55. Map Failure

Nirodha Samapatti   |  56. Wandering

I also had a problem, and that problem was that the Theravada path maps suddenly didn’t
seem so perfect to me anymore. Here I was, having gone through three very distinct, world-changing paths. Much of the transient sense field presented as luminous, largely happening on its own, and intrinsically aware or just simply manifesting where things were. That majority of the sense field seemed to be expanding by the week as the sense of luminosity and decentralized attention seemed to be permeating my whole perceptual space. This was clearly something beyond stream entry, very different from second path, and very different from anything Bill or Kenneth seemed to have any idea about, as far as I could tell, which added to the confusion.

I could reproducibly get nirodha samapatti with the right set-up, right entrance, right exit, with the right massive, long-lasting, deep afterglow, and it sure did stand out from everything else. It seemed I had some unusual ability to easily and naturally surf exotic sub-flavors of many fascinating mind states and ways of perceiving phenomena as I recombined and mixed ñanas and jhanas with various emphases just by gently inclining attention, intending, and mentally stating the state and sub-aspects I wished to experience. I found I could just think the numbers and off the mind would go to that state or stage. I also felt I understood deep dharma that was simply far beyond where I had been only a little over a year before and could clearly see it manifest while walking around, and yet there was the huge issue of the fact that there were still the defilements.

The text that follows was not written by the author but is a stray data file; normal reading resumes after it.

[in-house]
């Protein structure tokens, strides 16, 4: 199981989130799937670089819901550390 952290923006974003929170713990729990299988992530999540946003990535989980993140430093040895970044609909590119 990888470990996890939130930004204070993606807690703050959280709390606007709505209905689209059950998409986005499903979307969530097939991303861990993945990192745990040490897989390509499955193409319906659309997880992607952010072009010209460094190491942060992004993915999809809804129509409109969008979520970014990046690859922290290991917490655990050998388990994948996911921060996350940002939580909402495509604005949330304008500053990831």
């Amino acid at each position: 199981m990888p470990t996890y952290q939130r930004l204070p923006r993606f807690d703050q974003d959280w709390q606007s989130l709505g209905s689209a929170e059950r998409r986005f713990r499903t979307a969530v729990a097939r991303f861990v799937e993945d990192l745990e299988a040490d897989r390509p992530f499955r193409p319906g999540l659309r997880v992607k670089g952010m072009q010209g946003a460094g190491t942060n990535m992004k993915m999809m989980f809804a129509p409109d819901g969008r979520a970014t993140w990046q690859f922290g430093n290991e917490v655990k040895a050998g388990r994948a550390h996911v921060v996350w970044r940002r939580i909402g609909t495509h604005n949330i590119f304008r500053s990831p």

You see, as stated earlier (and as you probably already knew if you are enough of a dharma geek to read this book), the standard maps have stream entry eliminating the first three: personality belief, skeptical doubt, and attachment to rites and rituals: check! I clearly had mastery of the stages of insight: check! I could get repeat Fruitions through all three doors: check! I cycled naturally: check! Then second path (once-returner, sakadagami) is supposed to attenuate greed, hatred and delusion: check! Then third path (non-returner, anagami) is supposed to eliminate all greed, hatred, and delusion not bound up in the last five defilements that are eliminated at fourth path, arahantship, namely attachment to the formed jhanas, attachment to the formless realms, conceit (something subtler than just arrogance, and really meaning the perceptual sense that there is an “I” in any phenomenon), restlessness and worry, and the last veil of unknowing.

Let me make this clear: I relate to Buddhist practice as I would relate to any other educational system that produces achievable results. Specifically, Buddhist practices contain many time-tested and effective exercises that are designed to produce specific results. Just as I might say something like, “I got a BA in English Literature from UNC-Chapel Hill in 1991,” just so I might say, “On January 13, 1996, I got stream entry after doing meditation retreats with practices designed to produce stream entry.” I think similarly with respect to the remaining paths, jhanas, and other attainments, as we might proceed from getting a BA, to a Masters, to a PhD and post-doc fellowships, as well as further career development. Thus, I think nothing strange about answering a patient’s question about when I graduated from medical school and how long I have been a doctor, just as I don’t think of it as odd to have done Buddhist practices that lead to specific effects and had them work.